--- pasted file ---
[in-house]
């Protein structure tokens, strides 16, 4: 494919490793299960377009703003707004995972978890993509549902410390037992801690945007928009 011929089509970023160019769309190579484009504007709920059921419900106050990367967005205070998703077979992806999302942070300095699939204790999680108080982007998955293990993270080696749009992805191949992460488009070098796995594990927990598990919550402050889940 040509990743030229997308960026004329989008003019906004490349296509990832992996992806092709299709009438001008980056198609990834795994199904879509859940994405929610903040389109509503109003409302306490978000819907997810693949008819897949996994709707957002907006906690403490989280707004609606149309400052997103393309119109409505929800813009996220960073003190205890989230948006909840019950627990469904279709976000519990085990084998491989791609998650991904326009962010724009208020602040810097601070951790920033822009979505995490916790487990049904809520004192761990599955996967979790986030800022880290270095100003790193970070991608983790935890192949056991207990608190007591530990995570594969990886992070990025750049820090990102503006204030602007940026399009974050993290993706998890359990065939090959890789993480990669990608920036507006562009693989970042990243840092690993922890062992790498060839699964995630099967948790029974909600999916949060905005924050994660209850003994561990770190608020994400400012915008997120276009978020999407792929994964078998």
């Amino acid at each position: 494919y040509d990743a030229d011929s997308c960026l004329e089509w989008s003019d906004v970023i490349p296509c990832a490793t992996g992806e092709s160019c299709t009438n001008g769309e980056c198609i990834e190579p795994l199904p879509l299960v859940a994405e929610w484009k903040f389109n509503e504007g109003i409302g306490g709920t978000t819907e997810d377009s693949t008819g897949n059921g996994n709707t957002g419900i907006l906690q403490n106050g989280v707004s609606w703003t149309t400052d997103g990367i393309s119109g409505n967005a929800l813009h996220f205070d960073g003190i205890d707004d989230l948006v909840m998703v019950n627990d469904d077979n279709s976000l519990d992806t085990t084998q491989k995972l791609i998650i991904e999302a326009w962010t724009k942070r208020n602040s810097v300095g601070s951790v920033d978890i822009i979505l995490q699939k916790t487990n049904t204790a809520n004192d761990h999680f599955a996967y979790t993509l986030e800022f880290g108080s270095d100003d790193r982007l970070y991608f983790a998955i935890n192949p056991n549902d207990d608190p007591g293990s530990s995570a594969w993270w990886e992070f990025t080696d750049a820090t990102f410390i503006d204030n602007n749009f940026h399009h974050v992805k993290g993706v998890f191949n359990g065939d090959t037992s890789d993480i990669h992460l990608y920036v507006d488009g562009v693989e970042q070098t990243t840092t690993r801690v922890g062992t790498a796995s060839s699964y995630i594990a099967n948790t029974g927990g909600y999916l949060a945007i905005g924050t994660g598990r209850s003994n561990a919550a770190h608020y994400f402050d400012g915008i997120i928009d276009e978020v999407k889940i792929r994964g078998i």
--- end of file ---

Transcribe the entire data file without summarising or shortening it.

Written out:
[in-house]
């Protein structure tokens, strides 16, 4: 494919490793299960377009703003707004995972978890993509549902410390037992801690945007928009 011929089509970023160019769309190579484009504007709920059921419900106050990367967005205070998703077979992806999302942070300095699939204790999680108080982007998955293990993270080696749009992805191949992460488009070098796995594990927990598990919550402050889940 040509990743030229997308960026004329989008003019906004490349296509990832992996992806092709299709009438001008980056198609990834795994199904879509859940994405929610903040389109509503109003409302306490978000819907997810693949008819897949996994709707957002907006906690403490989280707004609606149309400052997103393309119109409505929800813009996220960073003190205890989230948006909840019950627990469904279709976000519990085990084998491989791609998650991904326009962010724009208020602040810097601070951790920033822009979505995490916790487990049904809520004192761990599955996967979790986030800022880290270095100003790193970070991608983790935890192949056991207990608190007591530990995570594969990886992070990025750049820090990102503006204030602007940026399009974050993290993706998890359990065939090959890789993480990669990608920036507006562009693989970042990243840092690993922890062992790498060839699964995630099967948790029974909600999916949060905005924050994660209850003994561990770190608020994400400012915008997120276009978020999407792929994964078998």
């Amino acid at each position: 494919y040509d990743a030229d011929s997308c960026l004329e089509w989008s003019d906004v970023i490349p296509c990832a490793t992996g992806e092709s160019c299709t009438n001008g769309e980056c198609i990834e190579p795994l199904p879509l299960v859940a994405e929610w484009k903040f389109n509503e504007g109003i409302g306490g709920t978000t819907e997810d377009s693949t008819g897949n059921g996994n709707t957002g419900i907006l906690q403490n106050g989280v707004s609606w703003t149309t400052d997103g990367i393309s119109g409505n967005a929800l813009h996220f205070d960073g003190i205890d707004d989230l948006v909840m998703v019950n627990d469904d077979n279709s976000l519990d992806t085990t084998q491989k995972l791609i998650i991904e999302a326009w962010t724009k942070r208020n602040s810097v300095g601070s951790v920033d978890i822009i979505l995490q699939k916790t487990n049904t204790a809520n004192d761990h999680f599955a996967y979790t993509l986030e800022f880290g108080s270095d100003d790193r982007l970070y991608f983790a998955i935890n192949p056991n549902d207990d608190p007591g293990s530990s995570a594969w993270w990886e992070f990025t080696d750049a820090t990102f410390i503006d204030n602007n749009f940026h399009h974050v992805k993290g993706v998890f191949n359990g065939d090959t037992s890789d993480i990669h992460l990608y920036v507006d488009g562009v693989e970042q070098t990243t840092t690993r801690v922890g062992t790498a796995s060839s699964y995630i594990a099967n948790t029974g927990g909600y999916l949060a945007i905005g924050t994660g598990r209850s003994n561990a919550a770190h608020y994400f402050d400012g915008i997120i928009d276009e978020v999407k889940i792929r994964g078998i």